It fits the typical mold.

I don't think it's their plan.

I  think their plan is actually to open up the doors to death.  Kvothe listed four doors, but I think they may be more literally than they were initially given.  Maybe that is what the four-plate door holds, or the Lackless door, or some other door; but doors that are not supposed to be opened seems like a very persistent theme.  Maybe it is not a literal door they open, but in any case I think the gist of their plan is that they intend to somehow unite the waking world with the world of the dead.

I think this because I think Rothfuss is a good story teller, and it would be an incredible twist if we were all set for the evil monologue where the villain explains his plan and motivation for destroying the world before the hero keeps him from flipping the switch just in time... to find out that isn't what the villain wants, but that he actually logically connected ends with means (want wife back, bring wife back).

I think this because, as I said, it is a logical plan given Lanre's motivation of missing Lyra.  Destroying the entire world because you can't get what you want is actually kind of crazy, and Haliax is cursedly not crazy.  Destroying the entire world because you want a woman back also doesn't accomplish what you want.  He wants Lyra.  If he destroys the world, he still doesn't have her.

But what really tipped me off to this is that there are more Chandrian than Haliax/Lanre.  Why would they want anything to do with Haliax's silly plan to destroy everything (themselves included)?  Why would Cinder want to annihilate existence?  He certainly seems cruel and evil, but Cinder also seems far from depressive or melancholy.  Cinder seems like the sort who greatly enjoys living.  He seems quite happy with murder and banditry.  The old bearded man by the fire (whoever that is) seems to enjoy living.  They don't seem like they all want to end their own existence.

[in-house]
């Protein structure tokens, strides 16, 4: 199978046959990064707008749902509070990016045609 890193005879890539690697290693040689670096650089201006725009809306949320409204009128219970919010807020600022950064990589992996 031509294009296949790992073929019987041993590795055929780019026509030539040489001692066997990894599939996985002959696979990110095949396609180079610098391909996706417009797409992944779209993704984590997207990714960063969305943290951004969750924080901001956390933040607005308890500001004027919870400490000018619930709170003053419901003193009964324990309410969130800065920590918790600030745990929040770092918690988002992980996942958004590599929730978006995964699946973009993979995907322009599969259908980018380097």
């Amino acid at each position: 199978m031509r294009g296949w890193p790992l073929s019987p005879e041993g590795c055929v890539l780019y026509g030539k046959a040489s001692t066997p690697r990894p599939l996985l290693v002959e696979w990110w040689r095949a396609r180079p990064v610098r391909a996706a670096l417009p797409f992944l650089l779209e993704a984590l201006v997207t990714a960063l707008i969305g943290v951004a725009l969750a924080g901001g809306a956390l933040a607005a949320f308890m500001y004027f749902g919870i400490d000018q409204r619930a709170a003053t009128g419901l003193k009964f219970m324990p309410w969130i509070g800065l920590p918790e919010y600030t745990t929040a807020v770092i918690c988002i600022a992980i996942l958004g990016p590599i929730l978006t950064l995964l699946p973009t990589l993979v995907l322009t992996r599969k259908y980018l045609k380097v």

It is much less of a stretch, though, to imagine that seven people would be absolutely driven and united in the purpose of bringing back the dead.

I don't know what the motivations of the other Chandrian might be, nor can I guess knowing so little about them.

This also more than connects with the state of the world in the frame of the story.  Everything has been torn apart in the frame; the world is at war, dark creatures (technically Fae) are roaming the countryside, prices have skyrocketed, bandits are everywhere.  Did the Chandrian try to open up a door to the afterlife?  Did they succeed at it, or did they fail at it?  Did the skrael get through because they accidentally opened a door to Fae instead.  Because Fae has a backdoor through the afterlife?  It accounts for the crappy state of the world; but even if it doesn't account for the state of the world, it does still fit in with it.

So that's my crazy theory: the Chandrian are trying to open the Doors of Death and bring back the dead, somehow.


Anonymous said...

interesting theory-well explained too!

Unknown said...